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Remember


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Please note, this post contains graphic and harrowing images of war.

In the year when many are ‘celebrating’ the centenary of the First World War, it is worth sparing a thought for those, such as Owen and Sassoon, who spoke out against its horrors and our government’s mishandling and inept military tactics. Particularly at a time when such things were unheard of.

I’m a lover of poetry and history. And it sickens me to to the core to see how many people’s lives were sacrificed needlessly due to incompetence and profiteering.

I went to the Somme once on holiday. (Ibiza isn’t really my cup of tea.) The thing that struck me most was that one minute I would be strolling through the undulating, idyllic French countryside on a summer’s afternoon and, the next, I was confronted by tens of thousands of white marble headstones. Inscribed on one gargantuan monument I saw in Arras are the names of 75,000 men and women. They don’t have any headstones. Because nothing was ever found of their bodies. They were vapourised by shelling. Ponder that for a moment. Vapourised. Their atoms scattered to the winds.

‘Dulce et decorum est pro patria mori’ roughly translates as: ‘It is sweet and fitting to die for one’s country.’ Remember, this poem was written at a time when most poets romanticised or glorified war. And also a time when governments could censor and suppress what the public read or saw.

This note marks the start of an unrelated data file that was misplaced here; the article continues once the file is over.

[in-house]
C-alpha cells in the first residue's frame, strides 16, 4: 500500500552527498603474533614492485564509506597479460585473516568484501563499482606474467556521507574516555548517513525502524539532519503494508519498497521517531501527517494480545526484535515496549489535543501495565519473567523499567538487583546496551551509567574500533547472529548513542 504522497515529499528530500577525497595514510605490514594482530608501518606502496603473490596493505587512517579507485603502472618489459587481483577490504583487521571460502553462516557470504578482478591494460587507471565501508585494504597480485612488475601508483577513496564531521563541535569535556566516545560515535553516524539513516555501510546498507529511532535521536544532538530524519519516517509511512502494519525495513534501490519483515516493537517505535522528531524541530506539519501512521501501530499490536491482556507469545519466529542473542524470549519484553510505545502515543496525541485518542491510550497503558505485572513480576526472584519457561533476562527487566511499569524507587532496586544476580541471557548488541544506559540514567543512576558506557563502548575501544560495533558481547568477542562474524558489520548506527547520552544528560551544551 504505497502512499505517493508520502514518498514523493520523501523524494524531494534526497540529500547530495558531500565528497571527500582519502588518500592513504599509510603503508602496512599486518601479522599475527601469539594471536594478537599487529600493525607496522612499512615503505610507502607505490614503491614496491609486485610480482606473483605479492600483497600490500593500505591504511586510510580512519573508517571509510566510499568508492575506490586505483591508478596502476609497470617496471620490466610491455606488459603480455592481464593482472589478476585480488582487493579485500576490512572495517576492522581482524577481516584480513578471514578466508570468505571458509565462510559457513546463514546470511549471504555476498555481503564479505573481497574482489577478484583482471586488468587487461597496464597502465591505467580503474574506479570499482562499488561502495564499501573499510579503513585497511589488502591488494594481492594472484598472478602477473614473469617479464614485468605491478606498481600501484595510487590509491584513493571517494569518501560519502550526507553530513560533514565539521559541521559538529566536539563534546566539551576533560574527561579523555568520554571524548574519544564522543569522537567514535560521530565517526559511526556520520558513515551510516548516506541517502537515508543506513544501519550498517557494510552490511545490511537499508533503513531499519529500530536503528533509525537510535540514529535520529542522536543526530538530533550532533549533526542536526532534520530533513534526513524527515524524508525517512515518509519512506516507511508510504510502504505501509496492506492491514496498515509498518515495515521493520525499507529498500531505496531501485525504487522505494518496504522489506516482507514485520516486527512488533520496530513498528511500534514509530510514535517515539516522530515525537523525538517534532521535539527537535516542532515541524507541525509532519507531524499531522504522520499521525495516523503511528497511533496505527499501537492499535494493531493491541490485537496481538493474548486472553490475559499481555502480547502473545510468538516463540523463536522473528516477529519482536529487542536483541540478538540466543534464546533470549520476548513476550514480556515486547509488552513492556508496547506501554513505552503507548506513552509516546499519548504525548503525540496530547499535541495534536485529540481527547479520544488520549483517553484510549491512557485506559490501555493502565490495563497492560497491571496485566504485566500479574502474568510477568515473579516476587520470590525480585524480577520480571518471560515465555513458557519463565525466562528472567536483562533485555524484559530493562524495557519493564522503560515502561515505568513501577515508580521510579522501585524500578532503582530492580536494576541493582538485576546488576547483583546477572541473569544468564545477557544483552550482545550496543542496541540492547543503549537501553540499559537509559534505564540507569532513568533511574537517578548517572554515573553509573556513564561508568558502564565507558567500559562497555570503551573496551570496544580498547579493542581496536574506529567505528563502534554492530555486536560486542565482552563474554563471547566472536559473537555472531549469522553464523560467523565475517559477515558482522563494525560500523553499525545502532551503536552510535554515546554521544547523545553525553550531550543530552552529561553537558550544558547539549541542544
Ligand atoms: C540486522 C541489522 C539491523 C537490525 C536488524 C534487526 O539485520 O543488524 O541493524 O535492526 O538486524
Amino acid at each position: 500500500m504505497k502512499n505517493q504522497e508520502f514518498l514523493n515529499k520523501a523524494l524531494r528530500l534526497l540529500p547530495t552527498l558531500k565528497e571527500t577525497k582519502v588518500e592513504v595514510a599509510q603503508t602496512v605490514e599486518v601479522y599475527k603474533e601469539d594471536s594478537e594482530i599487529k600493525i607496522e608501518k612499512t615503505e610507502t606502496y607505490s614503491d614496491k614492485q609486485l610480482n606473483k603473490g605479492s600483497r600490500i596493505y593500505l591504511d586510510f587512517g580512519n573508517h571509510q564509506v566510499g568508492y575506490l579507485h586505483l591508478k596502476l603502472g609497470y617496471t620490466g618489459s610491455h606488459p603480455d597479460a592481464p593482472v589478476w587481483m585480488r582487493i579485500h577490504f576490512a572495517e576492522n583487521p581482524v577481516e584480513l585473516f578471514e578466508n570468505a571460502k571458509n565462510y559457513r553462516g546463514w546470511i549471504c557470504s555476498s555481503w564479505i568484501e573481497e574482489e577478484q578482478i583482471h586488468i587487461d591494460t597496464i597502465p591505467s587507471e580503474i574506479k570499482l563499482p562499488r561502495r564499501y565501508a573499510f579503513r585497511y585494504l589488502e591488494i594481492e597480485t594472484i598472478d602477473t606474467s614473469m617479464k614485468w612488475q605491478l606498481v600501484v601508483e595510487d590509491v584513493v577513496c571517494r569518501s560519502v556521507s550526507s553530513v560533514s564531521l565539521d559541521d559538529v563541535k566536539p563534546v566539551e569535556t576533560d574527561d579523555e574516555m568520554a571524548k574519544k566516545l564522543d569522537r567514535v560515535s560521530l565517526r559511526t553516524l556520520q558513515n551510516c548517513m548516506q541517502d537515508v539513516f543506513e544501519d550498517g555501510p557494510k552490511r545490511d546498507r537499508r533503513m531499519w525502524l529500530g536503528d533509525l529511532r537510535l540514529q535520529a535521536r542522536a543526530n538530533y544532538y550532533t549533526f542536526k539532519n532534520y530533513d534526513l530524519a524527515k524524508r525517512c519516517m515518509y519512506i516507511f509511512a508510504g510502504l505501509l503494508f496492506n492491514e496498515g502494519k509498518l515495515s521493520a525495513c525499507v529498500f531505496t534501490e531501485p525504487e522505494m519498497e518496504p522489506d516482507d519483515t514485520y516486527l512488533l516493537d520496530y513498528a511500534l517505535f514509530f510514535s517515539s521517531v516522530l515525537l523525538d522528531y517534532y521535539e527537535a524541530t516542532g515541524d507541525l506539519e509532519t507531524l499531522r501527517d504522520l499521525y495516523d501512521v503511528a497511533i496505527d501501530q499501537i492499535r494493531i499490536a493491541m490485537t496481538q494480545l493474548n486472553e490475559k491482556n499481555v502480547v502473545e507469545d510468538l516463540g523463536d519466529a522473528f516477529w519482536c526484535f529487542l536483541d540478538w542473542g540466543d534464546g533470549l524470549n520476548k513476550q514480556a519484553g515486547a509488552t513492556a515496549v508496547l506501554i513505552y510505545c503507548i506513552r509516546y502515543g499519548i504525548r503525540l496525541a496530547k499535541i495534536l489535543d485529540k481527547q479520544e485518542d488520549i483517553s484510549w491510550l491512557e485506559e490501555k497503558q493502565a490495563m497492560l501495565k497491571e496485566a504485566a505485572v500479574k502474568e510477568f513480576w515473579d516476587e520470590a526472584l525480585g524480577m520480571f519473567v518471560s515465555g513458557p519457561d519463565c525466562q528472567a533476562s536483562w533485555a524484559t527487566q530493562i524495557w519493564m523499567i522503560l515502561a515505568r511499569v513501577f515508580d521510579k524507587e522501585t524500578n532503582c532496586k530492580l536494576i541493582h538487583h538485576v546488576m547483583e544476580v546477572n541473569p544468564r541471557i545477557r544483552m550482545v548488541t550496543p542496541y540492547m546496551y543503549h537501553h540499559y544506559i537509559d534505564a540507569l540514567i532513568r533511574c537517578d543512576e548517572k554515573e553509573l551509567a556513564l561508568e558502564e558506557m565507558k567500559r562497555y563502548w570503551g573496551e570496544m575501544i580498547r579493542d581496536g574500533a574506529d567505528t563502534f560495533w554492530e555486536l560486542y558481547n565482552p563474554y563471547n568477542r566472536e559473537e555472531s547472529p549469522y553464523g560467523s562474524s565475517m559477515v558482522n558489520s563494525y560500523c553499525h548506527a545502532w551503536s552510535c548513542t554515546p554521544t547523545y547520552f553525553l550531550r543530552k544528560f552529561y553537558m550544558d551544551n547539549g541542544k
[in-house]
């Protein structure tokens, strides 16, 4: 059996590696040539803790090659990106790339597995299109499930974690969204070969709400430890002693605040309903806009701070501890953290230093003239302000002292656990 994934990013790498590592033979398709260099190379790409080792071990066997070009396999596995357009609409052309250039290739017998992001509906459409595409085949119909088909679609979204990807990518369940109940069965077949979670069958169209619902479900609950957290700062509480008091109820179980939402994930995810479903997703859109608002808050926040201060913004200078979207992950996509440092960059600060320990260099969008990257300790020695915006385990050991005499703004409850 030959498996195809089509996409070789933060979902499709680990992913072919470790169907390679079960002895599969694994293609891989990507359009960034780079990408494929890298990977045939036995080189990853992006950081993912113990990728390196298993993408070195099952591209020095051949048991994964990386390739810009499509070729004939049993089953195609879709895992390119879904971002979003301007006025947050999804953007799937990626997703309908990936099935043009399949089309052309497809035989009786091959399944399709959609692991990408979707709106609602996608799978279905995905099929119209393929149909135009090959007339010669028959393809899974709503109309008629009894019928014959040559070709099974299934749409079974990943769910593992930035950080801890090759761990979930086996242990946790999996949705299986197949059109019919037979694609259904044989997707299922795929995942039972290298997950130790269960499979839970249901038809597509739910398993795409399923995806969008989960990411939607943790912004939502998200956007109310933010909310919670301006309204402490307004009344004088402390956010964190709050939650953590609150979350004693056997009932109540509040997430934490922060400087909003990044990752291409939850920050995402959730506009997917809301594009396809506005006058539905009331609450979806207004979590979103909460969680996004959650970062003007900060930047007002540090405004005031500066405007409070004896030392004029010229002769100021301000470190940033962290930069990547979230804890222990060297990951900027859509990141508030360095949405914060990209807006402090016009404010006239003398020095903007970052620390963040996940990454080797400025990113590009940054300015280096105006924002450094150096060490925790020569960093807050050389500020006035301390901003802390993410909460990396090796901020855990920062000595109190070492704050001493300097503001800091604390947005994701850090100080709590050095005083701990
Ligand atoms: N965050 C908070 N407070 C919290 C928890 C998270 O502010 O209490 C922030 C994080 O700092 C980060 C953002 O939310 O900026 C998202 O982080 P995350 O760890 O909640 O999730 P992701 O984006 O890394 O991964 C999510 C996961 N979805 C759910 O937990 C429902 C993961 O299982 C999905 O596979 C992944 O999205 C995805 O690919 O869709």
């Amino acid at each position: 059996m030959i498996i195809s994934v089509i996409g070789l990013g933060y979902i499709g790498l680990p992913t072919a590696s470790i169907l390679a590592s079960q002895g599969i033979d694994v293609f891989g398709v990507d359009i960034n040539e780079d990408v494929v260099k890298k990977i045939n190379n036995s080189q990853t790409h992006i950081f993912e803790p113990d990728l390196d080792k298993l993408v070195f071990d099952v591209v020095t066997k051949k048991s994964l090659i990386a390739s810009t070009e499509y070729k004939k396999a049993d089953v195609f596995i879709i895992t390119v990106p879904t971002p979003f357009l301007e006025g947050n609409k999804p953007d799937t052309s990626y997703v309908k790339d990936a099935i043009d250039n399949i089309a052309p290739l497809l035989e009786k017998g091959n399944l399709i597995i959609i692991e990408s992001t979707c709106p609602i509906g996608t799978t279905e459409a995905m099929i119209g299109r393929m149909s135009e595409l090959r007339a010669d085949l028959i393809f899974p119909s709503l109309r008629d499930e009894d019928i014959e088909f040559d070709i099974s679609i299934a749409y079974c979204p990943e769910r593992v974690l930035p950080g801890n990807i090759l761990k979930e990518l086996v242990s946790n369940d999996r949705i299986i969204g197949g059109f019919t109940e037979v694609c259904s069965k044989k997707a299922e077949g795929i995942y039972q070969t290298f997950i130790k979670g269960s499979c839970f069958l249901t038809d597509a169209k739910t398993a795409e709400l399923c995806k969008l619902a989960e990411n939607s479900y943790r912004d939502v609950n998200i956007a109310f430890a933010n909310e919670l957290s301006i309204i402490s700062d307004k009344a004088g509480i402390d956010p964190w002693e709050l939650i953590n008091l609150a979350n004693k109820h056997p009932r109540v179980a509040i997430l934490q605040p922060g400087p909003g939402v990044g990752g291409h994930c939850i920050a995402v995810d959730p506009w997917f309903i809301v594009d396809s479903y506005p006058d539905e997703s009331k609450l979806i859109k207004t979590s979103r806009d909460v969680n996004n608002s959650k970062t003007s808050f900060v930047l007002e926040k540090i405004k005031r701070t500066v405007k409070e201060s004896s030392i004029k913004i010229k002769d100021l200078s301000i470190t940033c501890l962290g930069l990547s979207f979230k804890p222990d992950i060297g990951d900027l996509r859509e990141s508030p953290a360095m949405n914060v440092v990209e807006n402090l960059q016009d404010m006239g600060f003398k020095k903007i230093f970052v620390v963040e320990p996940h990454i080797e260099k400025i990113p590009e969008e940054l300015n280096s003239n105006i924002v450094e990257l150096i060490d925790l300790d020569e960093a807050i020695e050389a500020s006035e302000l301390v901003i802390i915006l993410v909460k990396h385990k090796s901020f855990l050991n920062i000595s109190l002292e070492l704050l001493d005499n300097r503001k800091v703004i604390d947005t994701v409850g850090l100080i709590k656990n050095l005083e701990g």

Dulce Et Decorum Est

By Wilfred Owen 

Bent double, like old beggars under sacks,

Knock-kneed, coughing like hags, we cursed through sludge,

Till on the haunting flares we turned our backs

And towards our distant rest began to trudge.

Men marched asleep. Many had lost their boots

But limped on, blood-shod. All went lame; all blind;

Drunk with fatigue; deaf even to the hoots

Of tired, outstripped Five-Nines that dropped behind.

 

Gas! GAS! Quick, boys!–An ecstasy of fumbling

Fitting the clumsy helmets just in time;

But someone still was yelling out and stumbling,

And flound’ring like a man in fire or lime…

Dim, through the misty panes and thick green light,

As under a green sea, I saw him drowning.

 

In all my dreams, before my helpless sight,

He plunges at me, guttering, choking, drowning.

 

If in some smothering dreams you too could pace

Behind the wagon that we flung him in,

And watch the white eyes writhing in his face,

His hanging face, like a devil’s sick of sin;

If you could hear, at every jolt, the blood

Come gargling from the froth-corrupted lungs

Obscene as cancer, bitter as the cud

Of vile, incurable sores on innocent tongues,–

My friend, you would not tell with such high zest

To children ardent for some desperate glory,

The old Lie: Dulce et decorum est

Pro patria mori.

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So, on the one hundredth anniversary of the War to End all Wars, spare a thought for all the victims, whichever side they fought for. I know it doesn’t seem like something which I should be grateful for, but pioneers like Wilfred Owen, paved the way for the rest of us to dissent against irresponsible governments and incompetent military leaders. For that, I am truly grateful.

Those tactical geniuses, that were the British generals.

Those tactical geniuses, that were the British generals. I bet not one of them got their boots muddy.

I wonder how many troops died in the time it took to paint this picture by John Singer Sargent?

I wonder how many troops died in the time it took to paint this picture by John Singer Sargent?

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